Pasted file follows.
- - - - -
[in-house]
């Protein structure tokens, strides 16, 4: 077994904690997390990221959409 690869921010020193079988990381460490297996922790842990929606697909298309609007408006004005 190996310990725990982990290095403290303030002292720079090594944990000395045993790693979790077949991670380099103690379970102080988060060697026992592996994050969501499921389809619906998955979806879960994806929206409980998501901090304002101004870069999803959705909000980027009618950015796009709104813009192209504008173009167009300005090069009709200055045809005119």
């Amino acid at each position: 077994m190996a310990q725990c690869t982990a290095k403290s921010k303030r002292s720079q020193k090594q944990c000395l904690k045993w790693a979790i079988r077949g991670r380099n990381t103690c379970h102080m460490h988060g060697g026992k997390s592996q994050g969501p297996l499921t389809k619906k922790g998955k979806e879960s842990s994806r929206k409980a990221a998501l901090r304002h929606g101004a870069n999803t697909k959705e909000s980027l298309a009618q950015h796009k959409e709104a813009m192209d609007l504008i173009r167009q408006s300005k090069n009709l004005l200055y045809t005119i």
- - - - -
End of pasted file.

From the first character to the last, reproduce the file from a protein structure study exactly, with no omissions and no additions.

[in-house]
């Protein structure tokens, strides 16, 4: 077994904690997390990221959409 690869921010020193079988990381460490297996922790842990929606697909298309609007408006004005 190996310990725990982990290095403290303030002292720079090594944990000395045993790693979790077949991670380099103690379970102080988060060697026992592996994050969501499921389809619906998955979806879960994806929206409980998501901090304002101004870069999803959705909000980027009618950015796009709104813009192209504008173009167009300005090069009709200055045809005119």
């Amino acid at each position: 077994m190996a310990q725990c690869t982990a290095k403290s921010k303030r002292s720079q020193k090594q944990c000395l904690k045993w790693a979790i079988r077949g991670r380099n990381t103690c379970h102080m460490h988060g060697g026992k997390s592996q994050g969501p297996l499921t389809k619906k922790g998955k979806e879960s842990s994806r929206k409980a990221a998501l901090r304002h929606g101004a870069n999803t697909k959705e909000s980027l298309a009618q950015h796009k959409e709104a813009m192209d609007l504008i173009r167009q408006s300005k090069n009709l004005l200055y045809t005119i």